A place where Black Mothers can celebrate excellence and motherhood.

Black boy joy with a unique touch! Meet Tiffany and Caleb

Caleb is a happy 2 year-old boy (he will be 3 in June) who is a lover of cars, ABCs, 123s, colors, shapes, trains, music and just a few weeks ago, on March 21st, we were diagnosed with autism. I am Caleb’s mother and his diagnosis came after a long year of me being concerned and 5 months of me vehemently demanding answers and advocating for a diagnosis.

My initial concerns about Caleb started around when he was 18 months and were primarily based around issues with feeding, speech and his repetitive behaviors, which we used to call baby OCD. By the time he was 2 I had raised my concerns with two different pediatricians. Once at his 1 year check-up and again at his 2 year check-up. I was told we’d re-evaluate my concerns at his 2.5 year check-up to see if he would need speech therapy. Around this time, I was starting to mention my concerns to family and friends in an attempt to get validation of my feelings. I was usually met with statements that intended to comfort: “He’s a boy! They develop slower.” “Caleb does things in his own time; nothing’s wrong with that boy.” “He’s a normal toddler.” 

Caleb and Tiffany
Despite the intent, these words didn’t help. However, not everyone had the same response.  I was comforted by those around me who said, “You’re his mother. If he is diagnosed with something, that doesn’t change anything.” “Caleb is brilliant, who cares what the doctors say.” Those words are the words I focused on because at the end of the day I knew Caleb was different.  I never thought there was anything wrong—I just knew he was different. A mother always knows!

Almost immediately, I started researching autism and sensory processing disorder and I recognized my child in the stories even though none of the faces looked like his. I read up on successful and even famous people with autism and quickly realized that Caleb could and would have an extraordinary life but again none of the success stories looked like him. What saddened me is that the most successful people with autism were a result of early intervention, which I learned is not common in minority communities. It would be easy for me to blame the system but the more I thought about it, and the more I experienced, the more I realized that our own communities and ignorance played a role. What if I had listened to all those comments about Caleb being fine and just waited to see how he developed over time? His pediatrician definitely wasn’t as concerned as I was. What if I was afraid of a label and let my own fears deter me from following my intuition?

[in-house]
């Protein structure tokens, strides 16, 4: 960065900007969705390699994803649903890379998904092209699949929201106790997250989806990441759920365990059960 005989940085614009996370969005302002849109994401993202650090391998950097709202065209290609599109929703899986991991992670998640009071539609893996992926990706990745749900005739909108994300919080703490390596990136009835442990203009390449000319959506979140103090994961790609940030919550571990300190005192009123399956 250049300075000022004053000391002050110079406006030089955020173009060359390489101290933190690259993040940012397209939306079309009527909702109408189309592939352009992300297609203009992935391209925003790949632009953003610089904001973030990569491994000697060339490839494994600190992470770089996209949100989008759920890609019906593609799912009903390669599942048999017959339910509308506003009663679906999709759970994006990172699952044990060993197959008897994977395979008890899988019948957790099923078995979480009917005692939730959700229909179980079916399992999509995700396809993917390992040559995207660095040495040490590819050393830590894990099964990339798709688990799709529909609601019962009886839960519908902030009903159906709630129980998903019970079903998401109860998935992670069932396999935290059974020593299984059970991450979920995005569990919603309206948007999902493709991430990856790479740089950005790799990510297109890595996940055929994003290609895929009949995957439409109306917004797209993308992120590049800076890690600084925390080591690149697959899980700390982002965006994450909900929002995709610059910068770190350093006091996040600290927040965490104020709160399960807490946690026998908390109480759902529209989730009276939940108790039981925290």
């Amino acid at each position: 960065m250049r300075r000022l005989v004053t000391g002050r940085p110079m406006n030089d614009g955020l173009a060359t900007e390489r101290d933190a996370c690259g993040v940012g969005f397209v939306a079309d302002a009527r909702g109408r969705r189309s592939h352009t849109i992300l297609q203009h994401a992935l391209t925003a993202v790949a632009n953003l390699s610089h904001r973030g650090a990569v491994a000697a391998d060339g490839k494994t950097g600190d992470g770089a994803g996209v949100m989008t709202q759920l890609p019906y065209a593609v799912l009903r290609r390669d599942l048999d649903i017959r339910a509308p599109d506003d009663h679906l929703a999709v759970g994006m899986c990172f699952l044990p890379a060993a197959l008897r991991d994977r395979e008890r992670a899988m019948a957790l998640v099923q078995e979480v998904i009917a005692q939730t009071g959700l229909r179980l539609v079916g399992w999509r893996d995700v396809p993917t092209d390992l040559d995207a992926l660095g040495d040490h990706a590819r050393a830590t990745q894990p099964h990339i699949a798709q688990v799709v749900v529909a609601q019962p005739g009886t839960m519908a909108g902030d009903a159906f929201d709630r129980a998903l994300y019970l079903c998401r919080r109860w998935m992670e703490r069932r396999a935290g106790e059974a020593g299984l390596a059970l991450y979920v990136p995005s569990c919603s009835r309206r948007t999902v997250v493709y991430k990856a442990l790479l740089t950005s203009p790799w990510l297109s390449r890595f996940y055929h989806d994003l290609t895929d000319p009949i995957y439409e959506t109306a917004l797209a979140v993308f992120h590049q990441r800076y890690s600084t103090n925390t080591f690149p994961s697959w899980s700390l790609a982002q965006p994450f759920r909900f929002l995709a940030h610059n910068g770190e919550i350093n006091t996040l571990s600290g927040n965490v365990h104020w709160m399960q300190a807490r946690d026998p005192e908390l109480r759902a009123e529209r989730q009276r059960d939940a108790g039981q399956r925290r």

The only reason we ended up with our speech referral a month before he turned 2.5 was because he was dismissed from daycare for behavioral issues and the daycare’s director was kind enough (and brave enough) to say something is not right! Caleb is frustrated and he can’t communicate and you need to speak to your pediatrician. She knew that this wasn’t just terrible twos and so did I. That day I called the doctor and got our referral. Within the first two weeks of meeting with his speech therapist, Caleb was already speaking about 75% more.